Colorectal cancer (CRC) is one of the most common cancers in both men and women in the United States, and comprises about 10% of new cancer cases. Colorectal cancer is an age-related epithelial cancer that often takes over twenty years to progress from initial benign adenoma (polyp) to invasive adenocarcinoma. The majority of colon cancers are characterized by genetic mutations in adenomatous polyposis coli (APC) or B-catenin, two key components of the Wnt signaling pathway. In the absence of Wnts, B-catenin is normally targeted for degradation by the GSK-3/Axin/APC complex. In the presence of Wnts, this degradation pathway is inhibited, B-catenin accumulates in the cytoplasm and nucleus and binds and transactivates Tcf/Lef proteins. Polyps arise when there is inappropriate activation of Wnt signaling, and B-catenin protein accumulates in the nucleus. We have recently developed a new mouse model of colon cancer where mice develop colon tumors that are consistent with those found in human FAP patients. As part of this proposal, we will further characterize this model using molecular tumor mariners. Additionally using mouse genetics, we will rigorously test via gain and loss of function studies, the role of Tcf4 on colon tumor formation in this mouse colon tumor model. Tcf4 is a member of the Tcf/Lef family of transcription factors that is essential for small intestinal cell proliferation and is expressed in human colon cancer cell lines and primary colon tumors. Taken together, results from these studies will provide important new insights into the role of Tcf4 during colon tumor formation, and may reveal novel downstream targets of Tcf4 function.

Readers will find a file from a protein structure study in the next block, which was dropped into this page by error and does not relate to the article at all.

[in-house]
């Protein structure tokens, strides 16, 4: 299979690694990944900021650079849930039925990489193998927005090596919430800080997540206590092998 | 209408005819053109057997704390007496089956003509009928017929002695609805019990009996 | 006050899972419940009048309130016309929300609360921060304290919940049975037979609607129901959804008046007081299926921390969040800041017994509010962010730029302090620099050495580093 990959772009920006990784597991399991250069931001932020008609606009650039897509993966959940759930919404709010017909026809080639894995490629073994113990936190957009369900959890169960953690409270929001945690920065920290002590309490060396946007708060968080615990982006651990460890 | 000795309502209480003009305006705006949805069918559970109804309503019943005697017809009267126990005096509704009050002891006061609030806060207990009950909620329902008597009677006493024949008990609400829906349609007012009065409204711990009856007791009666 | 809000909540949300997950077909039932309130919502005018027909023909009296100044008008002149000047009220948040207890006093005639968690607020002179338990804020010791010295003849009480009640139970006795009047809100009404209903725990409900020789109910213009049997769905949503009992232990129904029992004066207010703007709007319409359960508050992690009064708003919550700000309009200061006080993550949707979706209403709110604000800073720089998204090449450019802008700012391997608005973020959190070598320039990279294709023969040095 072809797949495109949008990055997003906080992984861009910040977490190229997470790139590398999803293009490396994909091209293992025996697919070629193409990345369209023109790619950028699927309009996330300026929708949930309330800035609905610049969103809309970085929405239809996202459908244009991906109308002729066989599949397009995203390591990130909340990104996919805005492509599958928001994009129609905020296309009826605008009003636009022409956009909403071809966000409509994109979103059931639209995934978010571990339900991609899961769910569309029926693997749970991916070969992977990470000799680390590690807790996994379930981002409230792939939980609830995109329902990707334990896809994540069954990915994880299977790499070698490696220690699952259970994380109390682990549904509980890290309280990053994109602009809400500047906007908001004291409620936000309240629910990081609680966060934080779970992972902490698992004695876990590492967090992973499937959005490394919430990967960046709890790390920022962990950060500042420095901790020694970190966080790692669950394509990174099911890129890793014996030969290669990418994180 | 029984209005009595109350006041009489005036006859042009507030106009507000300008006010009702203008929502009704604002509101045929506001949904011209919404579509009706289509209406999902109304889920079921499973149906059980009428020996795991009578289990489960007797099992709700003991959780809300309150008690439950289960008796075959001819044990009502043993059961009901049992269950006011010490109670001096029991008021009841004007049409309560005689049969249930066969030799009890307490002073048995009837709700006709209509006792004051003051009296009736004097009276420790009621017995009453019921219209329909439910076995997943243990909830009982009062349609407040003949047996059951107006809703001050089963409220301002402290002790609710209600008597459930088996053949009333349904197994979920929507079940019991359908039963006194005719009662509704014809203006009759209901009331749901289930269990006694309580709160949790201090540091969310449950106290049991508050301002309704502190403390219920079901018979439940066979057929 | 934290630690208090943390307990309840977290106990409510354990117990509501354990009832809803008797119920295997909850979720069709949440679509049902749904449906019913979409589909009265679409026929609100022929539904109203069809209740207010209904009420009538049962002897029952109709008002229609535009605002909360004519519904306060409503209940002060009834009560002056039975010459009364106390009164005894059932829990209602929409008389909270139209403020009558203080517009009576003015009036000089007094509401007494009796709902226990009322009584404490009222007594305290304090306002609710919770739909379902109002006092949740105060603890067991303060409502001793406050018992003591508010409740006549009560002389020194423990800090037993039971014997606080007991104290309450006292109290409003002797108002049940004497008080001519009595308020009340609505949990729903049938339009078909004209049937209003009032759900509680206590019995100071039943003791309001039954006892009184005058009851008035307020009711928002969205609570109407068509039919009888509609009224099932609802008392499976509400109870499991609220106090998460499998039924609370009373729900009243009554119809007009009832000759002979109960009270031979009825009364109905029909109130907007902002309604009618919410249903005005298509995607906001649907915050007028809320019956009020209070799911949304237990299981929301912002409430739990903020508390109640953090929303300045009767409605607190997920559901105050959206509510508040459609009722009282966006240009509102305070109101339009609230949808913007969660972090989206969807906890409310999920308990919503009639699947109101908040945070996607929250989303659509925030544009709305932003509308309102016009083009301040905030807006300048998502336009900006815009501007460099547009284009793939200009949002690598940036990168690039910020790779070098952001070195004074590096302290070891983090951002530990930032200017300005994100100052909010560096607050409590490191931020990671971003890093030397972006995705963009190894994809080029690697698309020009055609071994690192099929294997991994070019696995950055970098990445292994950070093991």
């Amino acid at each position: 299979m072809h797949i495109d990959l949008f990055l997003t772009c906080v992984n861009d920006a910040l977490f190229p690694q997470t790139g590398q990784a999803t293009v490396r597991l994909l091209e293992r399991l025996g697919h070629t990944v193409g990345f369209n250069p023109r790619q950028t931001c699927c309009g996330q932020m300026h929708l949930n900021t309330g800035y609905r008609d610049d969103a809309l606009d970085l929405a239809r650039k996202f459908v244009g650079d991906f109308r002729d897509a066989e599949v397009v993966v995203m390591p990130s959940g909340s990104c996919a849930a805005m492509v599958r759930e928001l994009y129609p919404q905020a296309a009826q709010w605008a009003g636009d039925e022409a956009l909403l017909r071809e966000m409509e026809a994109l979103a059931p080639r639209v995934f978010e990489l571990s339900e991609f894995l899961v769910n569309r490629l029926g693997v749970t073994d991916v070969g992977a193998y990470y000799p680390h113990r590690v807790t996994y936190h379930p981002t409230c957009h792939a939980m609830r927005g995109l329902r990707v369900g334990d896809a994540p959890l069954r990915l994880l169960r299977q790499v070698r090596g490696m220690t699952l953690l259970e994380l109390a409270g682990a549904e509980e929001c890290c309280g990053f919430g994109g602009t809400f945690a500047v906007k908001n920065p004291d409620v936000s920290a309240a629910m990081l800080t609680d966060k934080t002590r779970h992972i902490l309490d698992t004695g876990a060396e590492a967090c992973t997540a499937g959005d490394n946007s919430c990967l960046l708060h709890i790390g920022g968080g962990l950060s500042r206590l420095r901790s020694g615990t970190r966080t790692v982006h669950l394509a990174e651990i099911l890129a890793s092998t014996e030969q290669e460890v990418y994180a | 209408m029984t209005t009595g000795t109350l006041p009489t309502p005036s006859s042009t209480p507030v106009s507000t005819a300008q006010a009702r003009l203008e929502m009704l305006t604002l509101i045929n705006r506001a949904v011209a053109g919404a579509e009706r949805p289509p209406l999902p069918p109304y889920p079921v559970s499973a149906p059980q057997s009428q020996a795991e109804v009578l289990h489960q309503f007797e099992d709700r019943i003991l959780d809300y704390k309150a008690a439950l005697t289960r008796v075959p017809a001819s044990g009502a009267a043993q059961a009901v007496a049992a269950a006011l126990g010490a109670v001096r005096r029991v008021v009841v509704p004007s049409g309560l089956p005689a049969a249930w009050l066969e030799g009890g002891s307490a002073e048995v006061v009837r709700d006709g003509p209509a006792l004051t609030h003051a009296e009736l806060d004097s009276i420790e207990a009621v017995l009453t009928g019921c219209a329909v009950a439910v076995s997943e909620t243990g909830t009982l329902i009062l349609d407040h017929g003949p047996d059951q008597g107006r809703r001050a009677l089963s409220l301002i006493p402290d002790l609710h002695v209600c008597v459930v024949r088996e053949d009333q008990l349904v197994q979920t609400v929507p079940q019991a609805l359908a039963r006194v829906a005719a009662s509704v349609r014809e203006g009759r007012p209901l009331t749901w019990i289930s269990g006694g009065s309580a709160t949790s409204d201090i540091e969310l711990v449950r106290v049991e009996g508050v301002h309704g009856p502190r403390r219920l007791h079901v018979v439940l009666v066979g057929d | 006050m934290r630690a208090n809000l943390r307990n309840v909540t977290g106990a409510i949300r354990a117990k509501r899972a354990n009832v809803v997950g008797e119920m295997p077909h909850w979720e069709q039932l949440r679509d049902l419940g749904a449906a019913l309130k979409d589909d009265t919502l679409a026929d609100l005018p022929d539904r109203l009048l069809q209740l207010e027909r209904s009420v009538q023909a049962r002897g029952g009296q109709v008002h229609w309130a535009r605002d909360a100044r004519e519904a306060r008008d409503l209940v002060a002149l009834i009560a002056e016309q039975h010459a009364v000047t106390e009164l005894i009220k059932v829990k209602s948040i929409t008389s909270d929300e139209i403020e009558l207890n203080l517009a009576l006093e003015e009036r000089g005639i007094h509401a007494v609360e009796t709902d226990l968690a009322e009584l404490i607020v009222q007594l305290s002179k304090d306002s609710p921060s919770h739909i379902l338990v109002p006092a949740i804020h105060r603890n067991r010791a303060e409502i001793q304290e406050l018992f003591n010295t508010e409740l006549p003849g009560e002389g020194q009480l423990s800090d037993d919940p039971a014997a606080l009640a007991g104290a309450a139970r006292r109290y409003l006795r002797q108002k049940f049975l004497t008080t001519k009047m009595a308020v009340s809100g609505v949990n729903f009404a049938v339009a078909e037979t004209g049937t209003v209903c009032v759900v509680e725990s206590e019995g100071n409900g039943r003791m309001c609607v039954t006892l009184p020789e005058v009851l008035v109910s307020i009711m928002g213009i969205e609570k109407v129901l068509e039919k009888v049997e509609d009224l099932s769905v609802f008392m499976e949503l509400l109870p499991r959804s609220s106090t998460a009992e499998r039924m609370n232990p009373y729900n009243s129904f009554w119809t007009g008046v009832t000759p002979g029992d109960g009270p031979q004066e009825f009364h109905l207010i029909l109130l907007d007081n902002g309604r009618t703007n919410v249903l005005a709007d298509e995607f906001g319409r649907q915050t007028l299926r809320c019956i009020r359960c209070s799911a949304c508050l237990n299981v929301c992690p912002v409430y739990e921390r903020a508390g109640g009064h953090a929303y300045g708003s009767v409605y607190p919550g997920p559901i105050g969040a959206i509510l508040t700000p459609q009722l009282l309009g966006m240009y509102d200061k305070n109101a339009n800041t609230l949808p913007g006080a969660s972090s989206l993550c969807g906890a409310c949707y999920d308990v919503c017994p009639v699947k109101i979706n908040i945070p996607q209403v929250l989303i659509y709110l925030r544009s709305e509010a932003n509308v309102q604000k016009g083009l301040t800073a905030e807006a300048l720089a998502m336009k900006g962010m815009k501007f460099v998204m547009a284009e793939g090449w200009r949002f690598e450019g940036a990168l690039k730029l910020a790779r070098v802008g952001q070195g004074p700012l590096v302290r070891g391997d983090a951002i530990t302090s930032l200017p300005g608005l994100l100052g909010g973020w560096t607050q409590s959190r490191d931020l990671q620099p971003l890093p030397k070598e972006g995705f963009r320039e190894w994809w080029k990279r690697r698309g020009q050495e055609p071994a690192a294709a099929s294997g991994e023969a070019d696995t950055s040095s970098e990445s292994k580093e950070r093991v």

This research has broad relevance to the study of human colorectal cancer. Since it has been suggested that Tcf/Lef B-catenin protein complex is a viable target for colorectal cancer therapy, understanding the roles of Tcf4 during colon tumor formation in our mouse colon tumor model will provide valuable information for translational research and rational drug design.
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